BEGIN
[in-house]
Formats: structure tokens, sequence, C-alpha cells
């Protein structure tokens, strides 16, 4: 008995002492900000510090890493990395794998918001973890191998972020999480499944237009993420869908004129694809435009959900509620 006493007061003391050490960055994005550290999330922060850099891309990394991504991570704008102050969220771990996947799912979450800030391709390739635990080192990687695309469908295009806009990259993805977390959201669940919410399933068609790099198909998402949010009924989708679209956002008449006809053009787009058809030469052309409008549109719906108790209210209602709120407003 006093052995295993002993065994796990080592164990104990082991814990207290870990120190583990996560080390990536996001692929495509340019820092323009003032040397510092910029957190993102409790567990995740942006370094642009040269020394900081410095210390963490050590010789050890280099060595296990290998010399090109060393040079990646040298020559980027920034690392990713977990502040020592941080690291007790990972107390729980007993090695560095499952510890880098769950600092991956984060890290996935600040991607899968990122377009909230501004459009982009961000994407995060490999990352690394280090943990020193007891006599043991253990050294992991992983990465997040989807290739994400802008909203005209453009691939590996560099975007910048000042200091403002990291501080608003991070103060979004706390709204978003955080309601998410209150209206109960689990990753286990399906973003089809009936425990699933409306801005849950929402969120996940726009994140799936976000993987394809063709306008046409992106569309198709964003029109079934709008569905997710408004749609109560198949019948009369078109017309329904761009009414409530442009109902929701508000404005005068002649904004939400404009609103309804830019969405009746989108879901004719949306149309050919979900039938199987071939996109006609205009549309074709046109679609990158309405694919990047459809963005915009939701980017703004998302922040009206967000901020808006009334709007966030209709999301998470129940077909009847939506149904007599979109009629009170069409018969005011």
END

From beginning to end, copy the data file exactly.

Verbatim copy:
[in-house]
Formats: structure tokens, sequence, C-alpha cells
């Protein structure tokens, strides 16, 4: 008995002492900000510090890493990395794998918001973890191998972020999480499944237009993420869908004129694809435009959900509620 006493007061003391050490960055994005550290999330922060850099891309990394991504991570704008102050969220771990996947799912979450800030391709390739635990080192990687695309469908295009806009990259993805977390959201669940919410399933068609790099198909998402949010009924989708679209956002008449006809053009787009058809030469052309409008549109719906108790209210209602709120407003 006093052995295993002993065994796990080592164990104990082991814990207290870990120190583990996560080390990536996001692929495509340019820092323009003032040397510092910029957190993102409790567990995740942006370094642009040269020394900081410095210390963490050590010789050890280099060595296990290998010399090109060393040079990646040298020559980027920034690392990713977990502040020592941080690291007790990972107390729980007993090695560095499952510890880098769950600092991956984060890290996935600040991607899968990122377009909230501004459009982009961000994407995060490999990352690394280090943990020193007891006599043991253990050294992991992983990465997040989807290739994400802008909203005209453009691939590996560099975007910048000042200091403002990291501080608003991070103060979004706390709204978003955080309601998410209150209206109960689990990753286990399906973003089809009936425990699933409306801005849950929402969120996940726009994140799936976000993987394809063709306008046409992106569309198709964003029109079934709008569905997710408004749609109560198949019948009369078109017309329904761009009414409530442009109902929701508000404005005068002649904004939400404009609103309804830019969405009746989108879901004719949306149309050919979900039938199987071939996109006609205009549309074709046109679609990158309405694919990047459809963005915009939701980017703004998302922040009206967000901020808006009334709007966030209709999301998470129940077909009847939506149904007599979109009629009170069409018969005011």